Onto the introduction of players’ names on shirts in Tests and I think it is a great idea and am surprised it has taken so long. It is a natural progression.

I am more interested in the names and not the numbers. The numbers do not mean anything for me.

I understand why there is the need for numbers in one-day cricket where everything happens so fast and sometimes you need to see a number as you cannot see the name. But Test cricket is not as quick and a name is sufficient.

If there are numbers it should only be two for me. The situation where Chris Gayle had 333 on his back looked stupid. But the name is more important.

Stuart Broad took my No 8 in one-day cricket. He asked if I minded if he took the number as you retire it two years after you have played. He knew I had retired and asked to take it as it had not been two years. I said, ‘Yeah, no problem.’ So he carried it on and at the minute there is no No 8 in one-day cricket.

But I am in favour of the general idea of names. Cricket is falling behind a lot of other sports in the popularity stakes and this idea means players can promote themselves as well.

It can also attract new audiences and make cricketers national heroes and superstars and enable the public to identify players. You need a face with a name as you see in Twenty-20, ODI, county and franchise cricket. Why not Test cricket? Or is it too posh?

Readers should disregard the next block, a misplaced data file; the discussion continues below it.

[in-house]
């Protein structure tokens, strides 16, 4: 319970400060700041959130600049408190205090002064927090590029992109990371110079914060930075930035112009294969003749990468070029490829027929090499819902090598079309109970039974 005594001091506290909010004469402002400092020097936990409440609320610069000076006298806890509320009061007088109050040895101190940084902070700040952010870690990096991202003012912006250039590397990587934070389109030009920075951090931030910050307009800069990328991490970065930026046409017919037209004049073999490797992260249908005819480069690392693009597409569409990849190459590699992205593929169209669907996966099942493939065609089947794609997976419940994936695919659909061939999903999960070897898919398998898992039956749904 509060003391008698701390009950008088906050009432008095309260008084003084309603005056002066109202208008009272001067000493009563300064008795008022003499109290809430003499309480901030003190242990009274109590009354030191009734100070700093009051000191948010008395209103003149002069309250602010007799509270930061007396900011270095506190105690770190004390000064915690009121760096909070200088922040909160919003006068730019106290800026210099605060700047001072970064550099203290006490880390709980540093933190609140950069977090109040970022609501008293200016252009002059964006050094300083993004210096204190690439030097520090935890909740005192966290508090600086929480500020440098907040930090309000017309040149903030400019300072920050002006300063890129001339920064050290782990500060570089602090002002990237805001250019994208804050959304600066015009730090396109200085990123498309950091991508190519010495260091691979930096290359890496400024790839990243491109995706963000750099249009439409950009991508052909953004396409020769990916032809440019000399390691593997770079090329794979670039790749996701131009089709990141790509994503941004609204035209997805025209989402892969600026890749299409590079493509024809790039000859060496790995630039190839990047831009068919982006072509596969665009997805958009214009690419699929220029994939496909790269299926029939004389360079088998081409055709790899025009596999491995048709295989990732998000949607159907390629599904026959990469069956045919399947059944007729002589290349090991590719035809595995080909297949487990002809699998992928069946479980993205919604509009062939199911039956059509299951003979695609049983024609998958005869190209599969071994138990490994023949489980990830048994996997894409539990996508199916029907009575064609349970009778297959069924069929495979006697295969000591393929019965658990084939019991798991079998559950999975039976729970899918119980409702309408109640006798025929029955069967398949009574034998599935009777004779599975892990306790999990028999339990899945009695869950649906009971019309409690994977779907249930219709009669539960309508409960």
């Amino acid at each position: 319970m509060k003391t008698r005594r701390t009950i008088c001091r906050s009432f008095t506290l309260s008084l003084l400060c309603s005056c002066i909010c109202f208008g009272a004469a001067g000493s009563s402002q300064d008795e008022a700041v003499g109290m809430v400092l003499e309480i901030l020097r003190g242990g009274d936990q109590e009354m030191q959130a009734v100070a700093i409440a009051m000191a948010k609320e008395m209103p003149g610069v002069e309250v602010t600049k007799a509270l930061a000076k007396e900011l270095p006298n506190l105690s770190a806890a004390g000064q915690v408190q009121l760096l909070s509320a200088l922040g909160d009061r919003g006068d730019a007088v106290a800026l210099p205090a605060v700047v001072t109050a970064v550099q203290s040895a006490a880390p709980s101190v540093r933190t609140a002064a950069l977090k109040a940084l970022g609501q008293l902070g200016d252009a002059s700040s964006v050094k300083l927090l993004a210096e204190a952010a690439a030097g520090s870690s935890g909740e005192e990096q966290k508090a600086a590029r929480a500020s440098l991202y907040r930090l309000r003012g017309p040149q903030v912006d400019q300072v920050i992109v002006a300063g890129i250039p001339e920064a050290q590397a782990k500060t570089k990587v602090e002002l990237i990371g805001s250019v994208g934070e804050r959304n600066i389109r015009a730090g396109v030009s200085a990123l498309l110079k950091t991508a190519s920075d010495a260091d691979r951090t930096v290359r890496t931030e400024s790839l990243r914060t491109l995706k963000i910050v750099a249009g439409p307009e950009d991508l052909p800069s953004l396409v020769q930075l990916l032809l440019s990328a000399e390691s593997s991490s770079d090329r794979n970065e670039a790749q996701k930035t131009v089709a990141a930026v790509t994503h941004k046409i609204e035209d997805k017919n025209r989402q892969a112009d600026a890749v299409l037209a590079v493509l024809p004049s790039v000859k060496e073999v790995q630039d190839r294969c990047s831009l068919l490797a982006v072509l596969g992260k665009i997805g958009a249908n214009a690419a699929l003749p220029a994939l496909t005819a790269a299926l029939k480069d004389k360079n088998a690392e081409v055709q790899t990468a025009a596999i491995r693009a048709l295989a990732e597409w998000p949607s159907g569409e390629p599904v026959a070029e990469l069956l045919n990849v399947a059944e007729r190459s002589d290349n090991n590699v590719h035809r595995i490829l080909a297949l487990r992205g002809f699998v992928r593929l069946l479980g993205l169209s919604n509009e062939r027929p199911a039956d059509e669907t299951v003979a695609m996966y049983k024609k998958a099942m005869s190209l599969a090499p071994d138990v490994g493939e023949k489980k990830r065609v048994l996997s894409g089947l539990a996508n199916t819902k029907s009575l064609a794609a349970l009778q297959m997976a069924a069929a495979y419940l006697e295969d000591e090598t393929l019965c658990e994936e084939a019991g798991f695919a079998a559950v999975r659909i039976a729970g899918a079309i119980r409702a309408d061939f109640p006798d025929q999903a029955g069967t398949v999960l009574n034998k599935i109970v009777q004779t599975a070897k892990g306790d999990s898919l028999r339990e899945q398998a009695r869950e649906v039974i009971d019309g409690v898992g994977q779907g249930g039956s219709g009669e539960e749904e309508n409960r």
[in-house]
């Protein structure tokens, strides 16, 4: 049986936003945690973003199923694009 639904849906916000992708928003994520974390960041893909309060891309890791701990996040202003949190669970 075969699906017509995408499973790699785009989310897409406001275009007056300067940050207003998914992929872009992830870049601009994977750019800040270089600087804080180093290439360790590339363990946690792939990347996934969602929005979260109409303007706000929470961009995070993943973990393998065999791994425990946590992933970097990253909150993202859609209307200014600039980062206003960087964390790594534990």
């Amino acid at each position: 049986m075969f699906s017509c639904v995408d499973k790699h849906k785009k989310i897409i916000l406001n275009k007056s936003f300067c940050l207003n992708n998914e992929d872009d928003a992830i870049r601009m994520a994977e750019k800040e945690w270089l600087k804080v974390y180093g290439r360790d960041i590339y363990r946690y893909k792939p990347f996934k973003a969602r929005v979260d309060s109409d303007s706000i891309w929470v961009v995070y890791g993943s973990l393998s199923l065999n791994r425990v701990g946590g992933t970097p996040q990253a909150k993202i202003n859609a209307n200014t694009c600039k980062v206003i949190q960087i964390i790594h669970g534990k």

We now have the Test Championship, day-night Tests and other stuff. Test cricket is popular, but needs jazzing up.

If our cricketers walk down the street the only one people would probably recognise is Ben Stokes as he has been in the press for the wrong reasons.

You look at players now and many of them look the same to spectators. They all look like athletes off a production line and it is not like the old days when you could tell one player because he had a bit of a portly belly.

To add to the difficulty now a lot of players use the same sponsor. So when you are commentating and the players all have their caps on it is very hard to see who is who, so the names will help. So, from that point of view, I am really happy with it.

Will Jacks hit a 25-ball century for Surrey in their T10 game with Lancashire in Dubai and people have been saying, ‘that is another one off the production line’.

I would be more worried if I was Lancashire and one of their bowlers went for 37 in an over. Stephen Parry – the poor lad.

How do you get a 25-ball century? Cricket has gone mad since the winter with some of the shots, pitches played on and short boundaries. It is in danger of becoming boring as opposed to a spectacle when every ball gets hit for four or six.

I just hope the game does not become that in one-day and Twenty20 cricket.

The boundaries were so small in the West Indies and you have people like Chris Gayle and Jos Buttler, who are huge hitters of the ball, making grounds look like postage stamps.

Is that what we want to see? Just power-hitting and no skill or manoeuvring through the infield and running twos?

It is all fours or sixes now and you can get them with mis-hits.